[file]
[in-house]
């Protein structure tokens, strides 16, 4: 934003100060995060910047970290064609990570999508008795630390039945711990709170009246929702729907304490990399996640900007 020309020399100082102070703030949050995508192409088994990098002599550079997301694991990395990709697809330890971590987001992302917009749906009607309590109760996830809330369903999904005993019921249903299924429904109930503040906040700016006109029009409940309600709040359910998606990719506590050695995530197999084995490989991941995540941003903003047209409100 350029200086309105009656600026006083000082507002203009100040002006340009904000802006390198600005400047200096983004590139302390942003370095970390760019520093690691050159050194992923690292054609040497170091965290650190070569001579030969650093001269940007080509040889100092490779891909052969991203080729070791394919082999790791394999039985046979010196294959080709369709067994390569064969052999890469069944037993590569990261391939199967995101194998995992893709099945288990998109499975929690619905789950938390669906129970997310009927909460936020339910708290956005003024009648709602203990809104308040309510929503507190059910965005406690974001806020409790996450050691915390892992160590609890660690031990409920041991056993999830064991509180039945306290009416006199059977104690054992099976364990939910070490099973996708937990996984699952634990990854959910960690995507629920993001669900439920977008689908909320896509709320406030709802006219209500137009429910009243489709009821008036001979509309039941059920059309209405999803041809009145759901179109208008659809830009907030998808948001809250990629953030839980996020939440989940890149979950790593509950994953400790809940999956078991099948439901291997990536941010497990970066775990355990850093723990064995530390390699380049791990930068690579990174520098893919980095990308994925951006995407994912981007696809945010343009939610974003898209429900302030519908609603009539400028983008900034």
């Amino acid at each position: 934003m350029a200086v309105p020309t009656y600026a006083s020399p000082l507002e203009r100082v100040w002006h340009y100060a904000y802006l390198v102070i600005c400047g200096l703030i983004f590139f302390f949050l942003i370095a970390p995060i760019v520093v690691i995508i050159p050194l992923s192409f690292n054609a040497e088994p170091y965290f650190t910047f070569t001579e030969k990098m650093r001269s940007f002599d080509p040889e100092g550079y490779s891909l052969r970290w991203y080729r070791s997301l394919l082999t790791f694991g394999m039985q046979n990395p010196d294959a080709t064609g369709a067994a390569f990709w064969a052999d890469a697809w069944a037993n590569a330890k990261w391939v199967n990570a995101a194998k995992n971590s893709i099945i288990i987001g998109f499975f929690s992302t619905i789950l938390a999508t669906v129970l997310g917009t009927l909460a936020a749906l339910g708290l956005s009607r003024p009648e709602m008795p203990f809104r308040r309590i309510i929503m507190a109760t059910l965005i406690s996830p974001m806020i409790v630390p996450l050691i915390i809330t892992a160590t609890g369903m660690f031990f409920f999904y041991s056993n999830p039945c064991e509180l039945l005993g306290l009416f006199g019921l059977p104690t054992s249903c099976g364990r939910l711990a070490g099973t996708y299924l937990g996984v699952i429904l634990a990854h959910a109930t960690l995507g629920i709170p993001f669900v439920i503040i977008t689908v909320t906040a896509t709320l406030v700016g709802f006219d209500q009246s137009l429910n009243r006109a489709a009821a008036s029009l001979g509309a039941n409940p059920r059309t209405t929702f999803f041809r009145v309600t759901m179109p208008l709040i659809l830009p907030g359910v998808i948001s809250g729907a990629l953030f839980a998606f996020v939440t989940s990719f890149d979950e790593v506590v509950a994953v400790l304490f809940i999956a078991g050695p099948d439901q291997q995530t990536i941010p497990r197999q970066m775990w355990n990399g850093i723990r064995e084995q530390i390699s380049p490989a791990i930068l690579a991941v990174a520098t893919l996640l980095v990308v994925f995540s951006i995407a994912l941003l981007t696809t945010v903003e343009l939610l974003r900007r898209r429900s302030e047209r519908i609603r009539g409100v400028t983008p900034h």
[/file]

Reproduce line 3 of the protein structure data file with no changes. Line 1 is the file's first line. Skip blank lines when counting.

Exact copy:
């Amino acid at each position: 934003m350029a200086v309105p020309t009656y600026a006083s020399p000082l507002e203009r100082v100040w002006h340009y100060a904000y802006l390198v102070i600005c400047g200096l703030i983004f590139f302390f949050l942003i370095a970390p995060i760019v520093v690691i995508i050159p050194l992923s192409f690292n054609a040497e088994p170091y965290f650190t910047f070569t001579e030969k990098m650093r001269s940007f002599d080509p040889e100092g550079y490779s891909l052969r970290w991203y080729r070791s997301l394919l082999t790791f694991g394999m039985q046979n990395p010196d294959a080709t064609g369709a067994a390569f990709w064969a052999d890469a697809w069944a037993n590569a330890k990261w391939v199967n990570a995101a194998k995992n971590s893709i099945i288990i987001g998109f499975f929690s992302t619905i789950l938390a999508t669906v129970l997310g917009t009927l909460a936020a749906l339910g708290l956005s009607r003024p009648e709602m008795p203990f809104r308040r309590i309510i929503m507190a109760t059910l965005i406690s996830p974001m806020i409790v630390p996450l050691i915390i809330t892992a160590t609890g369903m660690f031990f409920f999904y041991s056993n999830p039945c064991e509180l039945l005993g306290l009416f006199g019921l059977p104690t054992s249903c099976g364990r939910l711990a070490g099973t996708y299924l937990g996984v699952i429904l634990a990854h959910a109930t960690l995507g629920i709170p993001f669900v439920i503040i977008t689908v909320t906040a896509t709320l406030v700016g709802f006219d209500q009246s137009l429910n009243r006109a489709a009821a008036s029009l001979g509309a039941n409940p059920r059309t209405t929702f999803f041809r009145v309600t759901m179109p208008l709040i659809l830009p907030g359910v998808i948001s809250g729907a990629l953030f839980a998606f996020v939440t989940s990719f890149d979950e790593v506590v509950a994953v400790l304490f809940i999956a078991g050695p099948d439901q291997q995530t990536i941010p497990r197999q970066m775990w355990n990399g850093i723990r064995e084995q530390i390699s380049p490989a791990i930068l690579a991941v990174a520098t893919l996640l980095v990308v994925f995540s951006i995407a994912l941003l981007t696809t945010v903003e343009l939610l974003r900007r898209r429900s302030e047209r519908i609603r009539g409100v400028t983008p900034h």